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Orissa gets tough on Bangladeshi migrants
April 08, 2008 15:46 IST
Toughening its stand on the contentious infiltratation issue, the Kendrapara district administration in Orissa has imposed a 20-year domicile embargo on migrant Bengali-speaking people to attain eligibility for social security schemes.
Bengali-speaking settlers in Mahakalapada and Rajnagar blocks would now have to produce the proof to have settled in the areas for at least 20 years, official sources said on Tuesday.
Unless they corroborate 20-years nativity status, application of these linguistic groups will not merit consideration for government aided social security schemes.
The Centrally funded old-age pension, widow pension, disability pension besides public distrsibution system schemes would now be out of reach of Bengali speaking peoples living in these areas for less than two decades, they said.
We have already implemented 20-year nativity proof restriction in Mahakalpada and Rajnagar areas.
Bengali-speaking applicants who were found wanting were not considered for these schemes, said Kendrapara Collector Kashinath Sahu.
Block development officers of Mahakalpada and Rajnagar have been asked to ensure submission of nativity proof while sanctioning social security benefits to Bengali settlers.
As these areas are regarded as hubs of infiltration of Bangladeshis, we were forced to impose these restrictions.
The Bangla infiltrators are firmly ensconced under the garb of migrants from neighbouring West Bengal state, they said.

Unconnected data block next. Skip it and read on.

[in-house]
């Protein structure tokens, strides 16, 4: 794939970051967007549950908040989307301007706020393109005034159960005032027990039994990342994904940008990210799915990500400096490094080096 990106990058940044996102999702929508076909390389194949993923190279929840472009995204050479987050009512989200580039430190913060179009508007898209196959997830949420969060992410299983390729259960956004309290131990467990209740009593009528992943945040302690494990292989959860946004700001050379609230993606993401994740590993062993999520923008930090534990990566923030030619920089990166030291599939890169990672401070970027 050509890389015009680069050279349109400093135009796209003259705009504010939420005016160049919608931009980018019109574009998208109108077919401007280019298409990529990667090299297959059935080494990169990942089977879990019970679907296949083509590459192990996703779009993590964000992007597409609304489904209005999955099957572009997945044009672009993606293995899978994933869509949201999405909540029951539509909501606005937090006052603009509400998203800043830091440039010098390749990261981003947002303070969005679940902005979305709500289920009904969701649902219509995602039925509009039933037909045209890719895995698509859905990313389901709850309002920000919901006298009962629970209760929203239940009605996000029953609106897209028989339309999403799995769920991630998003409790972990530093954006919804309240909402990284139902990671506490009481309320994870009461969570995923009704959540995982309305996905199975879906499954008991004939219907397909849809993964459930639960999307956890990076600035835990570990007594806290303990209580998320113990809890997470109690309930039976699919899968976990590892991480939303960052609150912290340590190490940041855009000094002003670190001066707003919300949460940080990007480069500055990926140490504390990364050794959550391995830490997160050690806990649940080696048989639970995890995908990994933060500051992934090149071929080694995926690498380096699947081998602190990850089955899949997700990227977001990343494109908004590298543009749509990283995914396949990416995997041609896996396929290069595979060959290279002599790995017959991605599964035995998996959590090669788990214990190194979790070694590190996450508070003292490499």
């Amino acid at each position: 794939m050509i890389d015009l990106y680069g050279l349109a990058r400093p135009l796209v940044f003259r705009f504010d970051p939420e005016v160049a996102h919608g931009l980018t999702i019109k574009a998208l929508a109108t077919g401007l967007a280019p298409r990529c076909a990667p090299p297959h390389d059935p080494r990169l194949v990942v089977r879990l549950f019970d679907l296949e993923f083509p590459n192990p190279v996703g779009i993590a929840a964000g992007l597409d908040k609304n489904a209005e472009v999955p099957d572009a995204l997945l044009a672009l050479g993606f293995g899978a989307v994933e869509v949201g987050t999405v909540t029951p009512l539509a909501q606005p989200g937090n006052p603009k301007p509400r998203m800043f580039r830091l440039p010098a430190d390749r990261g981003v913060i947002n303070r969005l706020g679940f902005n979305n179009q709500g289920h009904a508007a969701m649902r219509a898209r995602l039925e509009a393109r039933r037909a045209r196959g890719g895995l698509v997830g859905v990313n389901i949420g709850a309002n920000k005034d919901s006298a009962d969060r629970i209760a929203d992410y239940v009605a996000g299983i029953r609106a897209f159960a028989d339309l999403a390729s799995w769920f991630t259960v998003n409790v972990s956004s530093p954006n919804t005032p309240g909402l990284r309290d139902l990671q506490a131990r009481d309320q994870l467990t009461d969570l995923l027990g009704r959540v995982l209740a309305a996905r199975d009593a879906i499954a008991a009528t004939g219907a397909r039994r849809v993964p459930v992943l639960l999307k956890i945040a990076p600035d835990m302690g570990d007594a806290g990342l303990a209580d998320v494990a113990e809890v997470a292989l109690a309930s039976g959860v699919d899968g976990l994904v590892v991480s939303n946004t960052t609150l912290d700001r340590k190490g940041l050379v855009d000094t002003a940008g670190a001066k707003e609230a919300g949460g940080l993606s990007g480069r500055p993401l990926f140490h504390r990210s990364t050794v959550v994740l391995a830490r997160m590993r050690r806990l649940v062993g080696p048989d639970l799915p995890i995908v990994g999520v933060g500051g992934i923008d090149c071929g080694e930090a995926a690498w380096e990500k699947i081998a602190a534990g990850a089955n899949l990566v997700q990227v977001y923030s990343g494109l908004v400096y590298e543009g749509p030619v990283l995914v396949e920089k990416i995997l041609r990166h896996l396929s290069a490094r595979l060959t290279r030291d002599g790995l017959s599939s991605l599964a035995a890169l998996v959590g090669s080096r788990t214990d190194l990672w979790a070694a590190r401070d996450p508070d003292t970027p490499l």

Migrant settlers from neighbouring states are lawfully entitled to settle here. They are also entitled to enjoy governmental benefits as per constitutional provisions.
There is little mechanism to diferentiate the migrant Bengalis and unlawful Bangla immigrants because of common spoken language of the both the groups, said Sahu.
All these measures are part of the exercise to curb illegal immigration from across Bangladesh, sources said.
In exercise of powers conferred by provisions of Foreigners Act, 1946, the Union Home Ministry had asked these Bangladeshis to quit the country's geographical boundary within 30 days of the service of Quit India notice on January 15, 2005, they said.
The quit notice had sparked off widespread protest both from the illegal settlers and political parties who vociferously claimed that bonafide citizens were wrongfully tagged as foreigners.
The exercise to deport them was later put on hold by the Centre and magisterial inquiry for nationality recheck had been ordered. But the move to deport them was kept on hold largely under political expediency.
The findings of magisterial inquiry are still kept under the wrap.
The governmental benefits that an Indian citizen is entitled to had been withdrawn in a phased manner from these foreign nationals strictly in conformity with legal provisions of the Foreigners Act, 1946.
The residential nativity certificates issued to them have been nullified and their names deleted from the voters list.
Ration cards issued to these families were also withdrawn.
Likewise subsidised ration supply to Bangladeshi nationals was discontinued. Fresh admission of Bangladeshi children was also stopped.